Swedish Environment Minister Andreas Carlgren told journalists at a meeting of EU energy and environment ministers that he welcomed US President Barack Obama's efforts to fight global warming, but called on the United States to do even more.
"We welcome that the ambitions have changed dramatically compared to the previous administration, but still we expect more and we need more," he told reporters at a mountainside meeting held in central Sweden.
Sweden took over the six-month presidency of the European Union earlier this month and is helping to pave the way for tough talks on a major climate deal in Copenhagen this December which would replace the Kyoto Protocol after it expires in 2012.
The French government last month criticised the United States and Canada for being too slow, saying they needed to do more to tackle greenhouse gases.
It warned that Canada and the United States were not on course to cut emissions by the level needed, making it difficult for rich nations to meet the 25-40% collective reduction in greenhouse gases recommended by the UN Intergovernmental Panel on Climate Change (IPCC).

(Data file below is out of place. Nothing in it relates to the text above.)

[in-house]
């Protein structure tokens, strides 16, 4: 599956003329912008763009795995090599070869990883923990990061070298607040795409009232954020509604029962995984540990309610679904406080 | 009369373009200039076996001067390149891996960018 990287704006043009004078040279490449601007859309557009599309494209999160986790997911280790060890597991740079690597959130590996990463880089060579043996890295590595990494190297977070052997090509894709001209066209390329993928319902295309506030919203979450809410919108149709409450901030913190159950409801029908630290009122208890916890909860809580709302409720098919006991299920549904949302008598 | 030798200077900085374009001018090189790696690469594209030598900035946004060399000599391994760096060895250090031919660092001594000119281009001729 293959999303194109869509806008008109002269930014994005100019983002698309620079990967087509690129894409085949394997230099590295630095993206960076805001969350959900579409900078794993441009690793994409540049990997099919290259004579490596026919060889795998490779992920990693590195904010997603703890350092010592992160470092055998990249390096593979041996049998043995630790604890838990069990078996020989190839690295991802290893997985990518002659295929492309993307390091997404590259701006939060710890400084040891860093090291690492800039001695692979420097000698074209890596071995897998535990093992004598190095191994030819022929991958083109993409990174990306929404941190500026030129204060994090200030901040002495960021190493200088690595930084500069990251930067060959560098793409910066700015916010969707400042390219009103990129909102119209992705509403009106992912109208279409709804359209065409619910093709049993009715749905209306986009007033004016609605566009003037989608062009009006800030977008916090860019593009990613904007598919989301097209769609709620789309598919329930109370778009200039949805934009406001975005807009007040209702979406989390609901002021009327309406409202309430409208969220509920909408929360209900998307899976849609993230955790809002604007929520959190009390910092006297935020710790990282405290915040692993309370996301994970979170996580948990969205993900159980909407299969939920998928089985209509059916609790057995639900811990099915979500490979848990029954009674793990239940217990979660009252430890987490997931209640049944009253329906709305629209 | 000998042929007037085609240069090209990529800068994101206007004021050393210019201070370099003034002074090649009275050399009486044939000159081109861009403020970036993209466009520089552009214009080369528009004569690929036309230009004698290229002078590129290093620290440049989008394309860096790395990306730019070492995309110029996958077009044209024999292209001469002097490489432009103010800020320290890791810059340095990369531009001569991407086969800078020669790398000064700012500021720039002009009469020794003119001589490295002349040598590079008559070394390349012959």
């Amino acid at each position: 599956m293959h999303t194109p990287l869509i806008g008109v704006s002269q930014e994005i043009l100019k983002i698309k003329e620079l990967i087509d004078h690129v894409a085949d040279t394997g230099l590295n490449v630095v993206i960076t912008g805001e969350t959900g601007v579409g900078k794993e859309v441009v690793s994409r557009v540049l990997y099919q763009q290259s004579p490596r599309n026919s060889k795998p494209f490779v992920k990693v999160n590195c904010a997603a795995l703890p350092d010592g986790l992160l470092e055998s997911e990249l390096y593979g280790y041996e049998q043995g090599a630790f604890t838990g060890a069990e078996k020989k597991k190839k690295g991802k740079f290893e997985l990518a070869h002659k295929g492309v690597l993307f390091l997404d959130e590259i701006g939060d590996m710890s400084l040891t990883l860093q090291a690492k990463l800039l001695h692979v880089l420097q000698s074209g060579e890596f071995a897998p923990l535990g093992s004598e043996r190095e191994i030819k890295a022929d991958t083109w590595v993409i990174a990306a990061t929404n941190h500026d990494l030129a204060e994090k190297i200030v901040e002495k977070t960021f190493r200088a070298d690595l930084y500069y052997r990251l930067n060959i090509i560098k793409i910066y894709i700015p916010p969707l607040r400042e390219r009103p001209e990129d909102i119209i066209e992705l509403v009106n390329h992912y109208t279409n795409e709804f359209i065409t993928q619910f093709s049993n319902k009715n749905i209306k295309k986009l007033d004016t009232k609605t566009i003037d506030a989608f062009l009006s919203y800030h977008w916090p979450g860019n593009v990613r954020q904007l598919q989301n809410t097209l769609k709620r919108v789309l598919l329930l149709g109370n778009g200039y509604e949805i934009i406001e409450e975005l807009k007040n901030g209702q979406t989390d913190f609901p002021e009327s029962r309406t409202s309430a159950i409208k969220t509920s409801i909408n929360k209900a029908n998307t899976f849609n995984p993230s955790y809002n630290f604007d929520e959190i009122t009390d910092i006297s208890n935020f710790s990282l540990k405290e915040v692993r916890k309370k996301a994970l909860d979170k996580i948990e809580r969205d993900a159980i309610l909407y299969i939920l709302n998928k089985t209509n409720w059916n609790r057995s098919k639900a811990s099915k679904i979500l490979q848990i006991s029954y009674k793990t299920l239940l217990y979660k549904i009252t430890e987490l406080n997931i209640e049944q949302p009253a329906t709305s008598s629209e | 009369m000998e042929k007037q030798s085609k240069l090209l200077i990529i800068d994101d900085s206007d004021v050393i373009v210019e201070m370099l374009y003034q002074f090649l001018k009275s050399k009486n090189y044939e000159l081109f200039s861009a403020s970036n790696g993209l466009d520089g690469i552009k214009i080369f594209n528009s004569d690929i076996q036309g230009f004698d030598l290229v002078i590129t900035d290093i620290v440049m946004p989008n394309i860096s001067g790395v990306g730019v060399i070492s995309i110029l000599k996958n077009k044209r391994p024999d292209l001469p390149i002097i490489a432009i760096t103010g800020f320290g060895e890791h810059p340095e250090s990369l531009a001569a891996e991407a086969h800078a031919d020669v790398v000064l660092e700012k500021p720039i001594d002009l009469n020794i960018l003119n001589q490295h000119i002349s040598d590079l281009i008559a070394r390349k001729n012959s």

Carlgren said it was encouraging that a bill which seeks to reduce US emissions 17% by 2020 and 83% by 2050 from 2005 levels had already been approved by the House of Representatives and was on its way to the Senate.
But European member states have already agreed to slash carbon emissions by at least 20% by 2020 from levels in 1990.
"We see within that bill the possibilities of raising the ambitions, and we are really urging our American friends to raise their bids and make sure that they can commit to more," he said.
"The EU has so far put 20% on the table but we want that to go higher and we want to bring others with us," he said.
The United States, the world's second-biggest emitter of greenhouse gases after China, signed but never ratified the Kyoto Protocol, a climate treaty to be renewed in global talks culminating at the Copenhagen conference.
Carlgren said global negotiations ahead of Copenhagen were still moving too slow.
"We want to speed up and the EU is now urgently calling on other parties to join us and to make sure that we can speed up and negotiations," he said.
(EurActiv with Reuters.)